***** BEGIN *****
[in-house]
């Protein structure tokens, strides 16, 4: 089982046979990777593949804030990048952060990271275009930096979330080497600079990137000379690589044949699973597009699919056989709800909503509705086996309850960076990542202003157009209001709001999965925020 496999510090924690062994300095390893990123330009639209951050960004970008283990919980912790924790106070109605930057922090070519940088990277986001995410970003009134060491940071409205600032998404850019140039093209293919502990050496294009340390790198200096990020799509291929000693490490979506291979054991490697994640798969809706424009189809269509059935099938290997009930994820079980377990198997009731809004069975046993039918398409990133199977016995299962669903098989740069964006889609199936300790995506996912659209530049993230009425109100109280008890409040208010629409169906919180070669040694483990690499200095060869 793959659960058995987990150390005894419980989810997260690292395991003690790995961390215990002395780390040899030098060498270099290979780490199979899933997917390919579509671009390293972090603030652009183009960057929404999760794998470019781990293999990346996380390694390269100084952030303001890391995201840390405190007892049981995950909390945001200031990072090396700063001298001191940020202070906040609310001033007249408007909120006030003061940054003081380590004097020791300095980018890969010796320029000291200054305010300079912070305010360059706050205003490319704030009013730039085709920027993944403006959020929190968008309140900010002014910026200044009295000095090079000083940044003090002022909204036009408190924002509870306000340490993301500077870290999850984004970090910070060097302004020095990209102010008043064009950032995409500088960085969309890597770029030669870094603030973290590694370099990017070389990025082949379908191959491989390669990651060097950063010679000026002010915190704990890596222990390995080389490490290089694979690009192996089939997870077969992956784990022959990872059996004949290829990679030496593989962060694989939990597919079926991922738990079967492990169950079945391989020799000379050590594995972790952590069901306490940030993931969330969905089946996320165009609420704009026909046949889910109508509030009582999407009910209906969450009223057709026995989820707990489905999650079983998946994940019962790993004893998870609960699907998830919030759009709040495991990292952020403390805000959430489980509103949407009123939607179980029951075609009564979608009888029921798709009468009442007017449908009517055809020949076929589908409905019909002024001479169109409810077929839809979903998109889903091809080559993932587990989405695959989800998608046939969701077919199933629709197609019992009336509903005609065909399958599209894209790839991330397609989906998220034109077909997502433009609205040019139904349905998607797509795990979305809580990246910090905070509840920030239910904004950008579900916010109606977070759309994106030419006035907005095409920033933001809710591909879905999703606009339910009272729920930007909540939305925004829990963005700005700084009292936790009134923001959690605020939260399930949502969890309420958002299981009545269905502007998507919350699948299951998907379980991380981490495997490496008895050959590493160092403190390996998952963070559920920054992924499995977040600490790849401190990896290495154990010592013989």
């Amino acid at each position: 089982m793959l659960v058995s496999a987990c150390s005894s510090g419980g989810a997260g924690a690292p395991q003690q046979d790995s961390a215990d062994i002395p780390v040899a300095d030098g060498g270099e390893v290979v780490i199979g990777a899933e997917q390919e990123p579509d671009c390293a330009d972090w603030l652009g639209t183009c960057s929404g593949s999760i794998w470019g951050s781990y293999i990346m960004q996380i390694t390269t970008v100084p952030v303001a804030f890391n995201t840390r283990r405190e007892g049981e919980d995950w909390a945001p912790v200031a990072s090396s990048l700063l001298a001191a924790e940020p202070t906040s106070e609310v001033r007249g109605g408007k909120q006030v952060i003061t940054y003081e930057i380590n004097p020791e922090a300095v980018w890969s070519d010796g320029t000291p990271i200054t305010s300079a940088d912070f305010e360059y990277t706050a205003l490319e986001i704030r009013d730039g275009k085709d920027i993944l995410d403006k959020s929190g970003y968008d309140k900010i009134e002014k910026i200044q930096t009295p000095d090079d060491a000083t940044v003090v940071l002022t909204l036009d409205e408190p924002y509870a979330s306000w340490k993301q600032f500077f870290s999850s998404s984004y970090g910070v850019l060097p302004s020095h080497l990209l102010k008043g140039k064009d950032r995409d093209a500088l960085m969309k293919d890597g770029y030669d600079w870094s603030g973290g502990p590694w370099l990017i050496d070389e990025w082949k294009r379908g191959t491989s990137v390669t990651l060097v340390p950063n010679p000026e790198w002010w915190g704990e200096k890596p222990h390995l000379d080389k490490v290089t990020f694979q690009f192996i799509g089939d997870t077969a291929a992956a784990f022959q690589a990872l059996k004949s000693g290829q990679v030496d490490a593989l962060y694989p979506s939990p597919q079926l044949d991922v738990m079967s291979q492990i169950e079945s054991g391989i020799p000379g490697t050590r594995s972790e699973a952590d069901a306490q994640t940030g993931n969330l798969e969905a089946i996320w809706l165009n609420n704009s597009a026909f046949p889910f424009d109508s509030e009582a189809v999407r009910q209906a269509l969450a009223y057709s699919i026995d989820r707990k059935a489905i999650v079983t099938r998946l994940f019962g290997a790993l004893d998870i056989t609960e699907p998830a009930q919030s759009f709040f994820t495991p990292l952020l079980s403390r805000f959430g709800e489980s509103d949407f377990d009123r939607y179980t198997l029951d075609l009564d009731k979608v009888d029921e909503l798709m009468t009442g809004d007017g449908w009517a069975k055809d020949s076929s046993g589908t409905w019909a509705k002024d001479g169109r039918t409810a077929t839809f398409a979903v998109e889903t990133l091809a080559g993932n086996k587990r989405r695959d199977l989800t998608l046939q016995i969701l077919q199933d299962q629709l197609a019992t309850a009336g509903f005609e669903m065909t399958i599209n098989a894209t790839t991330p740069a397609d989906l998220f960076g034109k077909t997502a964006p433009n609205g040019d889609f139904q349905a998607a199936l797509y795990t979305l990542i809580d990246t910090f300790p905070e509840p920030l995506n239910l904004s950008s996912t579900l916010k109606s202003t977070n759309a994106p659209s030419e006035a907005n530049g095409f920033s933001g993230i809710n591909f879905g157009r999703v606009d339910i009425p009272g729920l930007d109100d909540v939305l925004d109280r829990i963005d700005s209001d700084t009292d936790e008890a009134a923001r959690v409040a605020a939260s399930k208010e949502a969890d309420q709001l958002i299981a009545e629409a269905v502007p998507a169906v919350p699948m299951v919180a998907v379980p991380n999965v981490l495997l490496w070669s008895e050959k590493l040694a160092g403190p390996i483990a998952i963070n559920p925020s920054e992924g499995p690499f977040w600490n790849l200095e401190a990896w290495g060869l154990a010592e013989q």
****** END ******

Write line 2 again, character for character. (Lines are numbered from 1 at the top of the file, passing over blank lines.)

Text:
């Protein structure tokens, strides 16, 4: 089982046979990777593949804030990048952060990271275009930096979330080497600079990137000379690589044949699973597009699919056989709800909503509705086996309850960076990542202003157009209001709001999965925020 496999510090924690062994300095390893990123330009639209951050960004970008283990919980912790924790106070109605930057922090070519940088990277986001995410970003009134060491940071409205600032998404850019140039093209293919502990050496294009340390790198200096990020799509291929000693490490979506291979054991490697994640798969809706424009189809269509059935099938290997009930994820079980377990198997009731809004069975046993039918398409990133199977016995299962669903098989740069964006889609199936300790995506996912659209530049993230009425109100109280008890409040208010629409169906919180070669040694483990690499200095060869 793959659960058995987990150390005894419980989810997260690292395991003690790995961390215990002395780390040899030098060498270099290979780490199979899933997917390919579509671009390293972090603030652009183009960057929404999760794998470019781990293999990346996380390694390269100084952030303001890391995201840390405190007892049981995950909390945001200031990072090396700063001298001191940020202070906040609310001033007249408007909120006030003061940054003081380590004097020791300095980018890969010796320029000291200054305010300079912070305010360059706050205003490319704030009013730039085709920027993944403006959020929190968008309140900010002014910026200044009295000095090079000083940044003090002022909204036009408190924002509870306000340490993301500077870290999850984004970090910070060097302004020095990209102010008043064009950032995409500088960085969309890597770029030669870094603030973290590694370099990017070389990025082949379908191959491989390669990651060097950063010679000026002010915190704990890596222990390995080389490490290089694979690009192996089939997870077969992956784990022959990872059996004949290829990679030496593989962060694989939990597919079926991922738990079967492990169950079945391989020799000379050590594995972790952590069901306490940030993931969330969905089946996320165009609420704009026909046949889910109508509030009582999407009910209906969450009223057709026995989820707990489905999650079983998946994940019962790993004893998870609960699907998830919030759009709040495991990292952020403390805000959430489980509103949407009123939607179980029951075609009564979608009888029921798709009468009442007017449908009517055809020949076929589908409905019909002024001479169109409810077929839809979903998109889903091809080559993932587990989405695959989800998608046939969701077919199933629709197609019992009336509903005609065909399958599209894209790839991330397609989906998220034109077909997502433009609205040019139904349905998607797509795990979305809580990246910090905070509840920030239910904004950008579900916010109606977070759309994106030419006035907005095409920033933001809710591909879905999703606009339910009272729920930007909540939305925004829990963005700005700084009292936790009134923001959690605020939260399930949502969890309420958002299981009545269905502007998507919350699948299951998907379980991380981490495997490496008895050959590493160092403190390996998952963070559920920054992924499995977040600490790849401190990896290495154990010592013989």